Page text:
Regulation of gut microbiome by ketogenic diet in neurodegenerative diseases: A molecular crosstalk

Shobana Kaviyarasan, Edmund Lee Chung Sia, Thaarvena Retinasamy, Alina Arulsamy, Mohd Farooq Shaikh

Research output: Contribution to journalReview ArticleResearchpeer-review

10 Citations (Scopus)


The gut taxonomical profile is one of the contributory factors in maintaining homeostasis within the central nervous system (CNS). Of late, the efficacy of diet as a target of treatment, and how various dietary interventions may modulate gut microbiota differently have been an area of focus in research. The role of ketogenic diet (KD) in particular has been well-established in other diseases like intractable epilepsy due to its postulated effects on gut microbiome modulation, resulting in neuronal stability and prevention of epileptogenesis. Therefore, this systematic review aimed to critically evaluate the current available literature investigating the interplay between the three distinct entities: ketogenic diet, neurodegeneration, and gut microbiota, which may serve as a focus guide for future neurodegenerative diseases (ND) therapeutic research. A comprehensive literature search was performed on three databases; PubMed, Scopus, and Ovid Medline. A total of 12 articles were selected for critical appraisal, after subjecting to the inclusion and exclusion criteria in this study. The selected articles revealed that the hopes of KD as a treatment modality for ND are being ventured into as these individuals are said to acquire gut dysbiosis, primarily through increased colonization of phyla Proteobacteria and Firmicutes. Although positive effects including restoration of healthy gut microbes such as Akkermansia Muciphilia sp., improvement in cognitive functioning and decline in neuro-inflammatory markers were noted, this systematic review also depicted conflicting results such as decrease in alpha and beta species diversity as well as diminution of healthy gut commensals such as Bifidobacteriace. In addition, positive neuromodulation were also observed, notably an increase in cerebral blood perfusion to ventromedial hippocampal region via increased expression of eNOS and clearance of amyloid-beta proteins across the blood-brain-barrier via expression of p-glycoprotein. Neuroprotective mechanisms of ketogenic diet also included downregulation of mTOR expression, to prevention acceleration of pathological diseases such as Alzheimer's. Thus due to this conflicting/contrasting results demonstrated by ketogenic diet, such as a decline in gut species richness, diminution in beneficial microbes and decline cognition unless delivered in an intermittent fasting pattern, further studies may still be required before prior recommendation of a ketogenic diet therapeutic regime in ND patients.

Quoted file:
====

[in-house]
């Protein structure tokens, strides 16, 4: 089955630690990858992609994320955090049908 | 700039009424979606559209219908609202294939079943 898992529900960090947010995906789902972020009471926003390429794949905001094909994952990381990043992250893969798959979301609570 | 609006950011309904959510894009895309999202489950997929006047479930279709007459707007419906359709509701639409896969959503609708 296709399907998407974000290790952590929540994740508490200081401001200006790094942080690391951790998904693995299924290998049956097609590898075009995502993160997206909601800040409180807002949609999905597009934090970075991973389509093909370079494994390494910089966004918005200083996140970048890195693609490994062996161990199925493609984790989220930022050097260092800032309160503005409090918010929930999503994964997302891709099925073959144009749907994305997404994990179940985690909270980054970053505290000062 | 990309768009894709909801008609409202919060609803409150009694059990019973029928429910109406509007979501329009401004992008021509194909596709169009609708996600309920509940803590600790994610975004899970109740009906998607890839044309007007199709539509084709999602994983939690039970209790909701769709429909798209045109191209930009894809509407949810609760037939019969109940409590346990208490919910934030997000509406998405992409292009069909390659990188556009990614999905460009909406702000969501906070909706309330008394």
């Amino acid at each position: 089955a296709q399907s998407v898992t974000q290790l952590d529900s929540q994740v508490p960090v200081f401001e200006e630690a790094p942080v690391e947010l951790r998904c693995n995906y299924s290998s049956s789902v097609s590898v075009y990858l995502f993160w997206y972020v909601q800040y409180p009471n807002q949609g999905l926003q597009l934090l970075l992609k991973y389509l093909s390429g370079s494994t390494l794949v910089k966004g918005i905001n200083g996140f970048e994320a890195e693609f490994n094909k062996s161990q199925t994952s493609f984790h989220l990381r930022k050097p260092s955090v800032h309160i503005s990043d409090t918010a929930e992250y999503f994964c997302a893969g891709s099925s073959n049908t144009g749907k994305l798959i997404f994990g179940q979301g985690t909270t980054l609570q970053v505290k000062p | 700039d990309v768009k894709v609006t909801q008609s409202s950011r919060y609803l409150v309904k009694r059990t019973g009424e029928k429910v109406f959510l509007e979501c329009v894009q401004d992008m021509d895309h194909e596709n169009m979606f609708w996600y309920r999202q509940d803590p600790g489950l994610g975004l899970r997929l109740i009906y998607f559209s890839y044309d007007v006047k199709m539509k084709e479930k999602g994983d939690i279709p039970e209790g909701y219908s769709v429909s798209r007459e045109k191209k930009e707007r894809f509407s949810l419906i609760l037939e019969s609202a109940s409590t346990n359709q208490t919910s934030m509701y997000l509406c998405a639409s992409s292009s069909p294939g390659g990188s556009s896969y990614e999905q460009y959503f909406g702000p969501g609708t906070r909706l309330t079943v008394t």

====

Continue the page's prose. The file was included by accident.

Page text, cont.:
Original languageEnglish
Article number1015837
Number of pages13
JournalFrontiers in Aging Neuroscience
Publication statusPublished - 14 Oct 2022


  • brain-gut axis
  • gut microbiota
  • high-fat diet
  • ketogenic diet
  • neurodegeneration

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